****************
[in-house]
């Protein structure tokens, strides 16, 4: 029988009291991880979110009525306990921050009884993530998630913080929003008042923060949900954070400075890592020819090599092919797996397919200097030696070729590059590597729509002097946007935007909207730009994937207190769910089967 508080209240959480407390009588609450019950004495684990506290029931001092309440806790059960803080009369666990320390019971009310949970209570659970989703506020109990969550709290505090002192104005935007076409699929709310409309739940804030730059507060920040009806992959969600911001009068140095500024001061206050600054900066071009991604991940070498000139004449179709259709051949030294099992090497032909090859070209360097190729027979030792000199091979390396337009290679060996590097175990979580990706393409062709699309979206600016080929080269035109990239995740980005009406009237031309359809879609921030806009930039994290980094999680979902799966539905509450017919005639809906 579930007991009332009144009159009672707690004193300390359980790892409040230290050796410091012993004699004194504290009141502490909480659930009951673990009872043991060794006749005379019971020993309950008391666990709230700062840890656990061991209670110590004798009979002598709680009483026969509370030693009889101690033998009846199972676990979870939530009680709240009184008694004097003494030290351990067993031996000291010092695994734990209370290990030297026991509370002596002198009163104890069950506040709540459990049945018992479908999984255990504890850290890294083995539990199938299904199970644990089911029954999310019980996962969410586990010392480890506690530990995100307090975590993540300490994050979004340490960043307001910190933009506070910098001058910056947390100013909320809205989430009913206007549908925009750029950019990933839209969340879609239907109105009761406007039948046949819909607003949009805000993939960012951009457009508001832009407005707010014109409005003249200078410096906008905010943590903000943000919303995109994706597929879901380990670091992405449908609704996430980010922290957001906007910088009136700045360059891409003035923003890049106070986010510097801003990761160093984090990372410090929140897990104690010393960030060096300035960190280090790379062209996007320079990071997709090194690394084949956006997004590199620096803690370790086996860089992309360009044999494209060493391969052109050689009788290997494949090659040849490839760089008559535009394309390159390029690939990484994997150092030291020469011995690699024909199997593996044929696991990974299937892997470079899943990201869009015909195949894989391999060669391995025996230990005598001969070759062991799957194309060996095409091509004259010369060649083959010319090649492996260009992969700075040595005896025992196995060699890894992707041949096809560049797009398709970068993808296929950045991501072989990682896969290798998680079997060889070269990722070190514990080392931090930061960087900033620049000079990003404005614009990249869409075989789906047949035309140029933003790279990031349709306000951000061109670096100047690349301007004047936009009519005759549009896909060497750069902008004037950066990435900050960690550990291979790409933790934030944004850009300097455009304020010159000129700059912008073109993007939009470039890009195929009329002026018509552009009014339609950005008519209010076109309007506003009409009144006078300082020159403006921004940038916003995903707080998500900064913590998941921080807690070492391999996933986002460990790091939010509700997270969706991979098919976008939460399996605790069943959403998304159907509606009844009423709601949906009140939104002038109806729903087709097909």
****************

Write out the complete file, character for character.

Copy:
[in-house]
């Protein structure tokens, strides 16, 4: 029988009291991880979110009525306990921050009884993530998630913080929003008042923060949900954070400075890592020819090599092919797996397919200097030696070729590059590597729509002097946007935007909207730009994937207190769910089967 508080209240959480407390009588609450019950004495684990506290029931001092309440806790059960803080009369666990320390019971009310949970209570659970989703506020109990969550709290505090002192104005935007076409699929709310409309739940804030730059507060920040009806992959969600911001009068140095500024001061206050600054900066071009991604991940070498000139004449179709259709051949030294099992090497032909090859070209360097190729027979030792000199091979390396337009290679060996590097175990979580990706393409062709699309979206600016080929080269035109990239995740980005009406009237031309359809879609921030806009930039994290980094999680979902799966539905509450017919005639809906 579930007991009332009144009159009672707690004193300390359980790892409040230290050796410091012993004699004194504290009141502490909480659930009951673990009872043991060794006749005379019971020993309950008391666990709230700062840890656990061991209670110590004798009979002598709680009483026969509370030693009889101690033998009846199972676990979870939530009680709240009184008694004097003494030290351990067993031996000291010092695994734990209370290990030297026991509370002596002198009163104890069950506040709540459990049945018992479908999984255990504890850290890294083995539990199938299904199970644990089911029954999310019980996962969410586990010392480890506690530990995100307090975590993540300490994050979004340490960043307001910190933009506070910098001058910056947390100013909320809205989430009913206007549908925009750029950019990933839209969340879609239907109105009761406007039948046949819909607003949009805000993939960012951009457009508001832009407005707010014109409005003249200078410096906008905010943590903000943000919303995109994706597929879901380990670091992405449908609704996430980010922290957001906007910088009136700045360059891409003035923003890049106070986010510097801003990761160093984090990372410090929140897990104690010393960030060096300035960190280090790379062209996007320079990071997709090194690394084949956006997004590199620096803690370790086996860089992309360009044999494209060493391969052109050689009788290997494949090659040849490839760089008559535009394309390159390029690939990484994997150092030291020469011995690699024909199997593996044929696991990974299937892997470079899943990201869009015909195949894989391999060669391995025996230990005598001969070759062991799957194309060996095409091509004259010369060649083959010319090649492996260009992969700075040595005896025992196995060699890894992707041949096809560049797009398709970068993808296929950045991501072989990682896969290798998680079997060889070269990722070190514990080392931090930061960087900033620049000079990003404005614009990249869409075989789906047949035309140029933003790279990031349709306000951000061109670096100047690349301007004047936009009519005759549009896909060497750069902008004037950066990435900050960690550990291979790409933790934030944004850009300097455009304020010159000129700059912008073109993007939009470039890009195929009329002026018509552009009014339609950005008519209010076109309007506003009409009144006078300082020159403006921004940038916003995903707080998500900064913590998941921080807690070492391999996933986002460990790091939010509700997270969706991979098919976008939460399996605790069943959403998304159907509606009844009423709601949906009140939104002038109806729903087709097909």